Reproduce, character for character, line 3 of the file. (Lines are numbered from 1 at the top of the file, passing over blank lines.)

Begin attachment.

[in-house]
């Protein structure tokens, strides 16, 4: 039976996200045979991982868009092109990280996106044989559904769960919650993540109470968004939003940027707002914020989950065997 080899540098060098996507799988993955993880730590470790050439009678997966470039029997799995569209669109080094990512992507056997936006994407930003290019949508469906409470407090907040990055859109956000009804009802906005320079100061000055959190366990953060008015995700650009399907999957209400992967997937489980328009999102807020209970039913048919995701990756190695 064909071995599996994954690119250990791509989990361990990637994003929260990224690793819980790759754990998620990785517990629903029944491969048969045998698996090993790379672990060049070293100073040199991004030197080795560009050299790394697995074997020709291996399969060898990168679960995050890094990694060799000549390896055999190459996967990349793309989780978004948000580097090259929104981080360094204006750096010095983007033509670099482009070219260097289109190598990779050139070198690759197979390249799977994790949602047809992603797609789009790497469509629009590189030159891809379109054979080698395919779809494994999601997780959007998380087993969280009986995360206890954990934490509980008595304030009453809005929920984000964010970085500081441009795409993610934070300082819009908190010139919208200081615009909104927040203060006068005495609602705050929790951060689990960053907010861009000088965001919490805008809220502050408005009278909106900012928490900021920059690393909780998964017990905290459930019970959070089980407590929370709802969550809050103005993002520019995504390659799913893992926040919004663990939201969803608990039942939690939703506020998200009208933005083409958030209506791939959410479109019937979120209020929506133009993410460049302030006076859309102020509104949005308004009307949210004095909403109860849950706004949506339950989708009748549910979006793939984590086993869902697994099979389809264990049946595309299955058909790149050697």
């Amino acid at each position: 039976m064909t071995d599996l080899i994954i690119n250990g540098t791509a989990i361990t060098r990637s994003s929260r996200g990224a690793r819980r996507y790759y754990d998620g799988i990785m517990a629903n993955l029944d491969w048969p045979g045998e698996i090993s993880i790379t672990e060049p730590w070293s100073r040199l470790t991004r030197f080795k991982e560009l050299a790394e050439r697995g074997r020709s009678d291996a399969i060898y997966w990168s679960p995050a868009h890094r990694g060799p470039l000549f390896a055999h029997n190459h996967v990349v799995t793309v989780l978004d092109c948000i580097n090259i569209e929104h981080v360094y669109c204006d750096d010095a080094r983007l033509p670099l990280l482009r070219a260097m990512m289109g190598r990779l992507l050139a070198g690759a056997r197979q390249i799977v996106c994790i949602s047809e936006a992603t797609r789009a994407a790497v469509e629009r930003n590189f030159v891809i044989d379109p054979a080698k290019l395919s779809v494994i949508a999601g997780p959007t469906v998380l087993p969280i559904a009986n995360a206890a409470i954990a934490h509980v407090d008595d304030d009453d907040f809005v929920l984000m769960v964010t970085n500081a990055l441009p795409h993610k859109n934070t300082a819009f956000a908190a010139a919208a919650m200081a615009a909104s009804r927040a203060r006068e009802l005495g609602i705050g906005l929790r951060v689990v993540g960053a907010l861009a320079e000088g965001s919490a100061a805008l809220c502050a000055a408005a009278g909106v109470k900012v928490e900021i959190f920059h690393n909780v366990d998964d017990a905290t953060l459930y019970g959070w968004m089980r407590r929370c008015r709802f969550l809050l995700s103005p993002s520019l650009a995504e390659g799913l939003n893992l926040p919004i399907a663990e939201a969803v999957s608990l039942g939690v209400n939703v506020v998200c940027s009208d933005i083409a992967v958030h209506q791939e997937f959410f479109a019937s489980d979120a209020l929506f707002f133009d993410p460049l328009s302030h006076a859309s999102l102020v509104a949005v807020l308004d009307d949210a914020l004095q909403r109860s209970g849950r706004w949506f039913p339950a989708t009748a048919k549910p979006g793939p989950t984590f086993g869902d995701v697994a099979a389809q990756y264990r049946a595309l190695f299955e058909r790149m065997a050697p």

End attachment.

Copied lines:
């Amino acid at each position: 039976m064909t071995d599996l080899i994954i690119n250990g540098t791509a989990i361990t060098r990637s994003s929260r996200g990224a690793r819980r996507y790759y754990d998620g799988i990785m517990a629903n993955l029944d491969w048969p045979g045998e698996i090993s993880i790379t672990e060049p730590w070293s100073r040199l470790t991004r030197f080795k991982e560009l050299a790394e050439r697995g074997r020709s009678d291996a399969i060898y997966w990168s679960p995050a868009h890094r990694g060799p470039l000549f390896a055999h029997n190459h996967v990349v799995t793309v989780l978004d092109c948000i580097n090259i569209e929104h981080v360094y669109c204006d750096d010095a080094r983007l033509p670099l990280l482009r070219a260097m990512m289109g190598r990779l992507l050139a070198g690759a056997r197979q390249i799977v996106c994790i949602s047809e936006a992603t797609r789009a994407a790497v469509e629009r930003n590189f030159v891809i044989d379109p054979a080698k290019l395919s779809v494994i949508a999601g997780p959007t469906v998380l087993p969280i559904a009986n995360a206890a409470i954990a934490h509980v407090d008595d304030d009453d907040f809005v929920l984000m769960v964010t970085n500081a990055l441009p795409h993610k859109n934070t300082a819009f956000a908190a010139a919208a919650m200081a615009a909104s009804r927040a203060r006068e009802l005495g609602i705050g906005l929790r951060v689990v993540g960053a907010l861009a320079e000088g965001s919490a100061a805008l809220c502050a000055a408005a009278g909106v109470k900012v928490e900021i959190f920059h690393n909780v366990d998964d017990a905290t953060l459930y019970g959070w968004m089980r407590r929370c008015r709802f969550l809050l995700s103005p993002s520019l650009a995504e390659g799913l939003n893992l926040p919004i399907a663990e939201a969803v999957s608990l039942g939690v209400n939703v506020v998200c940027s009208d933005i083409a992967v958030h209506q791939e997937f959410f479109a019937s489980d979120a209020l929506f707002f133009d993410p460049l328009s302030h006076a859309s999102l102020v509104a949005v807020l308004d009307d949210a914020l004095q909403r109860s209970g849950r706004w949506f039913p339950a989708t009748a048919k549910p979006g793939p989950t984590f086993g869902d995701v697994a099979a389809q990756y264990r049946a595309l190695f299955e058909r790149m065997a050697p």